Kathryn Selig Brown is an Independent Curator and Tibetan art specialist. A former curator at the Rubin Museum of Art in New York, she has curated more than a dozen exhibitions, written numerous articles and exhibition catalogues, and lectured widely, including at the Metropolitan Museum of Art in New York and the Art Institute of Chicago. In this interview, she discusses her process for selecting the works for the exhibition Protecting Wisdom: Tibetan Book Covers from the MacLean Collection and the significance of the Prajnaparamita Sutra in Tibetan Buddhism, and she shares stories of her travels to Lhasa. Interview by Jacqueline Chao, Curator of Asian Art at the Crow Collection of Asian Art.
JC: For the exhibition Protecting Wisdom: Tibetan Book Covers from the MacLean Collection, can you tell us a bit about your process for selecting the works on display, and how they relate to your own research interests?
KSB: I tried to pick a broad selection so that viewers could see different styles and types of imagery and decoration as well as seven hundred years of artistic invention. I didn’t realize it when I first started researching the topic, but the book covers with inscriptions are those rare art objects that have an accessible backstory. Buddhist and Hindu objects were not commissioned in a vacuum, and as the book covers’ inscriptions provided information about their production and patronage, they fell into my area of interest, which is the contextualization and the intersection of ritual use and connoisseurship.
JC: Can you expand on the Prajnaparamita Sutra and its place in Tibetan Buddhism – it figures so frequently among the book cover subjects in this exhibition.
KSB: The Prajnaparamita Sutra (“Perfection of Wisdom” in Sanskrit) contains practical instructions on how enlightenment is realized. In Tibet, this sutra is so important; it is called the Yum chen mo, or “Great Mother.” It is known as “the Mother” because the sutra itself says that it is mother of all buddhas and bodhisattvas. Copies are found not only in every temple, but also on the altars of wealthy families.
Many different versions of the Prajnaparamita Sutra exist, although these vary in length more than in the essential message. The most common, the Ashtasahasrika Prajnaparamita, is 8,000 verses and requires only one volume but other versions, including ones with 25,000 and 100,000 verses, require three to a dozen or more volumes. Inscriptions on two of the book covers in the exhibition reveal that one was made for a 20,000-verse version and the other for a 100,000-verse version.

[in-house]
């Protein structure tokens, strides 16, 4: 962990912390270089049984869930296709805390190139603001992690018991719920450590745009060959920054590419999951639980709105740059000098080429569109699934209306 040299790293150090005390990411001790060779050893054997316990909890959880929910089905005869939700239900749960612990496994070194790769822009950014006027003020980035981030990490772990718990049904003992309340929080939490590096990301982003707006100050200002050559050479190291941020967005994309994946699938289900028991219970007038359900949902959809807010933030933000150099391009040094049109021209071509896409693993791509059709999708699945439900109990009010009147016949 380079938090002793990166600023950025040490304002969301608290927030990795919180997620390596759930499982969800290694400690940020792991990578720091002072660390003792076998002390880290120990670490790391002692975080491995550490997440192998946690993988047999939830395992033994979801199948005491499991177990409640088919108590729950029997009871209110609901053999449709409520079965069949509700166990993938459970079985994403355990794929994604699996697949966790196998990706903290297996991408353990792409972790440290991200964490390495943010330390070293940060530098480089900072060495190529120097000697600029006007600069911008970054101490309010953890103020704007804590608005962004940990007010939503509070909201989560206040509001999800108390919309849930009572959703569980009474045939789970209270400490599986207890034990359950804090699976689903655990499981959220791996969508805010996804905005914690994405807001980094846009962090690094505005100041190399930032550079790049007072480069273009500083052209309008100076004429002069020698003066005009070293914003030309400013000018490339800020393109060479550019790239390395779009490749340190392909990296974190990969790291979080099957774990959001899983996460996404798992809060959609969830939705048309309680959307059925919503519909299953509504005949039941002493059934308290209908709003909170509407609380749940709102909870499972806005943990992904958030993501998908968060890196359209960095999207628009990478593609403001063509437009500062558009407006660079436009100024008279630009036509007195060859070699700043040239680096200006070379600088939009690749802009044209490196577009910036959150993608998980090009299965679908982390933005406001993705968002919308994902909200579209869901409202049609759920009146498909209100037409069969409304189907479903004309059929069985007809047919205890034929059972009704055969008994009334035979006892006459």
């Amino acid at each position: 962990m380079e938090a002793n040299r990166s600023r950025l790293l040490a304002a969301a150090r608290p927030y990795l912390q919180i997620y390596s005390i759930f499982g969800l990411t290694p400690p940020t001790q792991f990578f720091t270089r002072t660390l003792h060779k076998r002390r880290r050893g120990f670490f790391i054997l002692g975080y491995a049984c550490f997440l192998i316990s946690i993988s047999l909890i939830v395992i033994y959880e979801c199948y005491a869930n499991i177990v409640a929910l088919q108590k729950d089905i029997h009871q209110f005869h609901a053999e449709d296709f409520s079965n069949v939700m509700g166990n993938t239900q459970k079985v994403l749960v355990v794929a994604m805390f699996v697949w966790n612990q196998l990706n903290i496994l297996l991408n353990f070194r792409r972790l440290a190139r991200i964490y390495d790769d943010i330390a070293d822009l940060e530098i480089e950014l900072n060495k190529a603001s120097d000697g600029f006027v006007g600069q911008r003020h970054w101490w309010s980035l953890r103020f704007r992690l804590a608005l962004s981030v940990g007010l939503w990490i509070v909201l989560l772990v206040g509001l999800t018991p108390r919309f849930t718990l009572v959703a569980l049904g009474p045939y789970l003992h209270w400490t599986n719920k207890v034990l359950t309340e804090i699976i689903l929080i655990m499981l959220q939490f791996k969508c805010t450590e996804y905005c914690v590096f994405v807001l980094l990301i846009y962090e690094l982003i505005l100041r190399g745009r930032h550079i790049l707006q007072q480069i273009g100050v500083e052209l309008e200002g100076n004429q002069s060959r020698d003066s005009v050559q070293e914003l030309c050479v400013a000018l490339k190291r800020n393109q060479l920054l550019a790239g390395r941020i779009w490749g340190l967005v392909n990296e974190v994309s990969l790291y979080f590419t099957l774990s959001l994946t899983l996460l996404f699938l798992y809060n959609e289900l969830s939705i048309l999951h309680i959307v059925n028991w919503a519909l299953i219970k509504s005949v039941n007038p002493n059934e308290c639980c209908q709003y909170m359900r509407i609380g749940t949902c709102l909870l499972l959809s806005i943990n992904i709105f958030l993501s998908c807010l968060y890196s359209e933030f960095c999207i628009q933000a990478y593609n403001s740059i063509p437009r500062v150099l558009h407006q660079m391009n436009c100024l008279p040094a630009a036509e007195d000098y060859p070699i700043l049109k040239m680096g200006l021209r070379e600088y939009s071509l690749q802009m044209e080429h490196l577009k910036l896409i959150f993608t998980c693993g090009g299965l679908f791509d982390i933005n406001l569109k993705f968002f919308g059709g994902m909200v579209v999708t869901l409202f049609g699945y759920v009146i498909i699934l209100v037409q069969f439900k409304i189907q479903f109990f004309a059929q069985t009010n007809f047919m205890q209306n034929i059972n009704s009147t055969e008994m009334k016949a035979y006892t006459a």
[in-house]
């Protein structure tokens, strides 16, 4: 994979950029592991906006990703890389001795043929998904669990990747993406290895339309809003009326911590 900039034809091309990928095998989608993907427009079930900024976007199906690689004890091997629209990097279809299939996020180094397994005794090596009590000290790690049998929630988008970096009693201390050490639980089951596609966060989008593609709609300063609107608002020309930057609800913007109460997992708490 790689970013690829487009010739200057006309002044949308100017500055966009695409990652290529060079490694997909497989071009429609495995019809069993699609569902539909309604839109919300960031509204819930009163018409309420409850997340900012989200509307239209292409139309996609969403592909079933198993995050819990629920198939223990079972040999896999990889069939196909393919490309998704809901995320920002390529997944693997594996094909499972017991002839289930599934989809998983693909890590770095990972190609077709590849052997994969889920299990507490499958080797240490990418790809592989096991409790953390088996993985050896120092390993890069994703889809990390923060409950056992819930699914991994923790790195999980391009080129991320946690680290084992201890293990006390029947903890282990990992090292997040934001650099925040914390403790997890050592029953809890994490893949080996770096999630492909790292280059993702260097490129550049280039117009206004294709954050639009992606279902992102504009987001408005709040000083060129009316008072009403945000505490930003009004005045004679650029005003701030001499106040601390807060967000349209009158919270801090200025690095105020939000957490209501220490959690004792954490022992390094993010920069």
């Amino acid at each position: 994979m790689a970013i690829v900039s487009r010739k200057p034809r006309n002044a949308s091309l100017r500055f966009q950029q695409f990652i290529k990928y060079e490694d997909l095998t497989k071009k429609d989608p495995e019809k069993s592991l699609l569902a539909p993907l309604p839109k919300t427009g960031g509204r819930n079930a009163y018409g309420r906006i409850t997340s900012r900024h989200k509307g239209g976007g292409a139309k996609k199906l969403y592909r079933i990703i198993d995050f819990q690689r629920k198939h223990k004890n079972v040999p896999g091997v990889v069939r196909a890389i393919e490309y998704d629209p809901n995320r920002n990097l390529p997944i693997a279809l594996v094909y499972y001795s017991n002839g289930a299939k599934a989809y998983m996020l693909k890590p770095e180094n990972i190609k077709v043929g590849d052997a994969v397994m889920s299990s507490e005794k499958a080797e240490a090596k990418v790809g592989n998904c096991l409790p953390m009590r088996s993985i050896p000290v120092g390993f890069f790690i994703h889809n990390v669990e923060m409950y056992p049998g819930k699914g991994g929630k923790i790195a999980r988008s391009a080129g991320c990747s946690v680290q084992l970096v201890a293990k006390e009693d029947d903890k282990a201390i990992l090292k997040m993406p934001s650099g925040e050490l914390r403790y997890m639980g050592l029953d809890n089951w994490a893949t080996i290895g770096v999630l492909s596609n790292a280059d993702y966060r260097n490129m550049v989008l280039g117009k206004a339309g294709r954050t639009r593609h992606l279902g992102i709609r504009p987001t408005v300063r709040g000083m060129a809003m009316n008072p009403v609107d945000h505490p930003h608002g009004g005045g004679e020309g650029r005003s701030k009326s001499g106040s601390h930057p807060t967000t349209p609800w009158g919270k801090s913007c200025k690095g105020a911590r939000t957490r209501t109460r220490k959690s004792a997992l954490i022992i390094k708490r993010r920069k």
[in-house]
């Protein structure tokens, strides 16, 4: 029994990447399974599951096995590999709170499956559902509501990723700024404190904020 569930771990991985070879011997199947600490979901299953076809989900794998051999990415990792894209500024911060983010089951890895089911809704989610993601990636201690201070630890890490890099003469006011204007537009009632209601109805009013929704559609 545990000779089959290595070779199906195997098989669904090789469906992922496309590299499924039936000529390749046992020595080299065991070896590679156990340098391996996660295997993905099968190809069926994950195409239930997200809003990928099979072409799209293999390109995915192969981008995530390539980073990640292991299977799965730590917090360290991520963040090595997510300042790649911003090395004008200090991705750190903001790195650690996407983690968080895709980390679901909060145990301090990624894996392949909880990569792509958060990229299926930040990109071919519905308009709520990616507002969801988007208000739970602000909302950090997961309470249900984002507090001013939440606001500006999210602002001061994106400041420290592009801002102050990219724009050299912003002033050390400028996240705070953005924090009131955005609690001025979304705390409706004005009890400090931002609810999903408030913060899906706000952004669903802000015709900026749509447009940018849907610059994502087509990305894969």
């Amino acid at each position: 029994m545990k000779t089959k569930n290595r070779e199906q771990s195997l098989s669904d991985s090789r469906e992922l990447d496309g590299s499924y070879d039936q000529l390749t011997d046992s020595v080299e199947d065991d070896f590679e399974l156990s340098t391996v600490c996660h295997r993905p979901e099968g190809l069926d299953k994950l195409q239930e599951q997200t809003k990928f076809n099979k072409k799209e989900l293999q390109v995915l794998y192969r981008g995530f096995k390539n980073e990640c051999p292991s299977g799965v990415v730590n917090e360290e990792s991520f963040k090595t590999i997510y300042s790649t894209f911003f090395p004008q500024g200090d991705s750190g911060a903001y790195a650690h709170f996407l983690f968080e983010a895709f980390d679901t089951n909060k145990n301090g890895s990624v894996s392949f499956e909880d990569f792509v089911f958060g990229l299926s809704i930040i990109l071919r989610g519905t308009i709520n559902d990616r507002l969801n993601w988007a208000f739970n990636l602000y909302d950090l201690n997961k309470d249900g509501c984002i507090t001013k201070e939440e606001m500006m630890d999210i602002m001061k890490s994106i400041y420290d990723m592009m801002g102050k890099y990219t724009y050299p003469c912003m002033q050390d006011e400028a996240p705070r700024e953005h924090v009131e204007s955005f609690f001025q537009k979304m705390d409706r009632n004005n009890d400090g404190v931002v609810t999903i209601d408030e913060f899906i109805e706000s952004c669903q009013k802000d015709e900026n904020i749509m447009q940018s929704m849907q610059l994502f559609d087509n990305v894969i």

The goddess Prajnaparamita, who often appears on covers for the sutra, is the anthropomorphized image of the transcendental wisdom that is the subject of the sutra. She is usually depicted with four arms, one of which holds a copy of the sutra.
JC: There are traces of color on many of the book covers. Would they have been highly colorful when presented, like much of what we see in Tibetan painting?
KSB: They were either highly colorful or gilded and highlighted with colors made from ground minerals and other natural substances. Traces of paint can be seen under magnification on many of the now-blank areas. An inscription from a 14th-century book cover in the exhibition says it best:
“Made from precious gold of unequalled radiance, the paint blazes like a fire, like a red offering cake, like [a sun] without eclipse, like melted gold, emanating light-rays like the gold from the Jambu river, ornamented with all kinds of colors and utterly beautiful.”
JC: Can you share any stories from your past travels to Tibet? Particularly, any special and memorable experiences?
KSB: I first tried to travel to Tibet in the fall of 1987, from Nepal, but that was just when all foreigners were asked to leave Tibet and the borders were closed. Six months later I was in Beijing when I heard Tibet had been reopened to foreigners, so I got on a train heading west. Three days later I was in Xining in western China where I organized a bunch of travelers like myself and hired a bus and a Public Security Bureau official and drove south and west four days to Lhasa. We were caught in a sand storm and had to dig out our van, but otherwise the trip was uneventful. At the border we were told that we were the second group to be let into Tibet.
Six years later, I knew it would be difficult to do my doctoral research in Tibet as sites and temples could be shut down with no warning. So I chose a topic that I could research outside Tibet – handprints and footprints in Tibetan art (which I eventually turned into the exhibition, “Eternal Presence,” which toured three U.S. museums). I ended up living for a few months in Dharamsala, India, researching in the library there and interviewing all the lamas I could. The Tibetan government-in-exile is based in Dharamsala, and the Dalai Lama lives there when not traveling the world.
Protecting Wisdom: Tibetan Book Covers from the MacLean Collection is on view at the Crow Collection of Asian Art through August 14, 2016.